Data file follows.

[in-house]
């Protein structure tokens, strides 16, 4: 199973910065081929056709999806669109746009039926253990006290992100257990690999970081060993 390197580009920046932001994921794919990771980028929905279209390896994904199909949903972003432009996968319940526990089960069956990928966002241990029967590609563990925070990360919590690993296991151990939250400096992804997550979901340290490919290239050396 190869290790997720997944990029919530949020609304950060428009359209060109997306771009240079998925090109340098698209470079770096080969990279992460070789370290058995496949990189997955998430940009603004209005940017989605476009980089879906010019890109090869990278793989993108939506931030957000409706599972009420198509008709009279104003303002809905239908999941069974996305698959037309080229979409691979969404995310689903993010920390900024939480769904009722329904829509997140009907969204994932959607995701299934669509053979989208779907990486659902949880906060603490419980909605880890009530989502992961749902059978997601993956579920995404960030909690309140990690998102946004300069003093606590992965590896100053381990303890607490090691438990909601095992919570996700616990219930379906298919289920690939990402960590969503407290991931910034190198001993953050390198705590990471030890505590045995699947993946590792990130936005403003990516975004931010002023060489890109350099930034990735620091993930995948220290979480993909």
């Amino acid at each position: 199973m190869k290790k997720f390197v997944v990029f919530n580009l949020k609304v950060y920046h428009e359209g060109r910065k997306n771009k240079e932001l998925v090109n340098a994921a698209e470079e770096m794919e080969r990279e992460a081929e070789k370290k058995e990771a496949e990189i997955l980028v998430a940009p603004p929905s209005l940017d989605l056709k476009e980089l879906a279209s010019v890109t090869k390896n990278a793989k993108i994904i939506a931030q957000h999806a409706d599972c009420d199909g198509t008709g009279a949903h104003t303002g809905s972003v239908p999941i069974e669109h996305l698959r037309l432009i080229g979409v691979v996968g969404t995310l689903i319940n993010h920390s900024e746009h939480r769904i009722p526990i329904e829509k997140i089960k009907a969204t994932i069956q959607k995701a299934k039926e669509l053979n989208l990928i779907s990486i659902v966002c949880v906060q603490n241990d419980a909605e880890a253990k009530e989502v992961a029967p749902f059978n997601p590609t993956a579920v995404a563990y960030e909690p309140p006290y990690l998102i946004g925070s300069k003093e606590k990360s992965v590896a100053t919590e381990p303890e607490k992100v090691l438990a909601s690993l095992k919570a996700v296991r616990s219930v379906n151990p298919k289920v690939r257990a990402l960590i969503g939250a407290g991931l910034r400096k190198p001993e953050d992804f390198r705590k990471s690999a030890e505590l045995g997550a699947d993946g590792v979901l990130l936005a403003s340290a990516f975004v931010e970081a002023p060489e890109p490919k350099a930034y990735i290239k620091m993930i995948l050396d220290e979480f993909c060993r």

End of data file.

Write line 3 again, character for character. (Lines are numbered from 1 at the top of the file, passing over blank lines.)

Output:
């Amino acid at each position: 199973m190869k290790k997720f390197v997944v990029f919530n580009l949020k609304v950060y920046h428009e359209g060109r910065k997306n771009k240079e932001l998925v090109n340098a994921a698209e470079e770096m794919e080969r990279e992460a081929e070789k370290k058995e990771a496949e990189i997955l980028v998430a940009p603004p929905s209005l940017d989605l056709k476009e980089l879906a279209s010019v890109t090869k390896n990278a793989k993108i994904i939506a931030q957000h999806a409706d599972c009420d199909g198509t008709g009279a949903h104003t303002g809905s972003v239908p999941i069974e669109h996305l698959r037309l432009i080229g979409v691979v996968g969404t995310l689903i319940n993010h920390s900024e746009h939480r769904i009722p526990i329904e829509k997140i089960k009907a969204t994932i069956q959607k995701a299934k039926e669509l053979n989208l990928i779907s990486i659902v966002c949880v906060q603490n241990d419980a909605e880890a253990k009530e989502v992961a029967p749902f059978n997601p590609t993956a579920v995404a563990y960030e909690p309140p006290y990690l998102i946004g925070s300069k003093e606590k990360s992965v590896a100053t919590e381990p303890e607490k992100v090691l438990a909601s690993l095992k919570a996700v296991r616990s219930v379906n151990p298919k289920v690939r257990a990402l960590i969503g939250a407290g991931l910034r400096k190198p001993e953050d992804f390198r705590k990471s690999a030890e505590l045995g997550a699947d993946g590792v979901l990130l936005a403003s340290a990516f975004v931010e970081a002023p060489e890109p490919k350099a930034y990735i290239k620091m993930i995948l050396d220290e979480f993909c060993r």